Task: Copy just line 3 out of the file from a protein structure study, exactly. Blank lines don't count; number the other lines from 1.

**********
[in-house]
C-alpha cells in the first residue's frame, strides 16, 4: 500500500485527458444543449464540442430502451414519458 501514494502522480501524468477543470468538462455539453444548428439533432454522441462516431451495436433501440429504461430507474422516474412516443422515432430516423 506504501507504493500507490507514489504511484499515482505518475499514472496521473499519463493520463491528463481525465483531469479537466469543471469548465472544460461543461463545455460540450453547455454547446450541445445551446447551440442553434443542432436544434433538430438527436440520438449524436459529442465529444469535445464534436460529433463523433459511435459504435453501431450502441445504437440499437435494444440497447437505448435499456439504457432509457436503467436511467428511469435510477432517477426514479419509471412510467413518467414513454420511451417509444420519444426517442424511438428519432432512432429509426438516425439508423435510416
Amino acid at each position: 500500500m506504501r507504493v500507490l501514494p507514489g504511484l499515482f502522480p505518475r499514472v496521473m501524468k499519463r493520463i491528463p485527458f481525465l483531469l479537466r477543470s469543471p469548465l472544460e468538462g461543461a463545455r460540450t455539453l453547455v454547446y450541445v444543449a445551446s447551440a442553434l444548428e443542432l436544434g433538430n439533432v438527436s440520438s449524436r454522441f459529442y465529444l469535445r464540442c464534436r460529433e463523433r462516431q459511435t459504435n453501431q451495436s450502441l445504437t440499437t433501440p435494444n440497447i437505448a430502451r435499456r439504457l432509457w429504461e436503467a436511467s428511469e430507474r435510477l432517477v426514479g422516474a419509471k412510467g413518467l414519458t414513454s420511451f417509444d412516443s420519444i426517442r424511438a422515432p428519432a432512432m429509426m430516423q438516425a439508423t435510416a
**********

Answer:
Amino acid at each position: 500500500m506504501r507504493v500507490l501514494p507514489g504511484l499515482f502522480p505518475r499514472v496521473m501524468k499519463r493520463i491528463p485527458f481525465l483531469l479537466r477543470s469543471p469548465l472544460e468538462g461543461a463545455r460540450t455539453l453547455v454547446y450541445v444543449a445551446s447551440a442553434l444548428e443542432l436544434g433538430n439533432v438527436s440520438s449524436r454522441f459529442y465529444l469535445r464540442c464534436r460529433e463523433r462516431q459511435t459504435n453501431q451495436s450502441l445504437t440499437t433501440p435494444n440497447i437505448a430502451r435499456r439504457l432509457w429504461e436503467a436511467s428511469e430507474r435510477l432517477v426514479g422516474a419509471k412510467g413518467l414519458t414513454s420511451f417509444d412516443s420519444i426517442r424511438a422515432p428519432a432512432m429509426m430516423q438516425a439508423t435510416a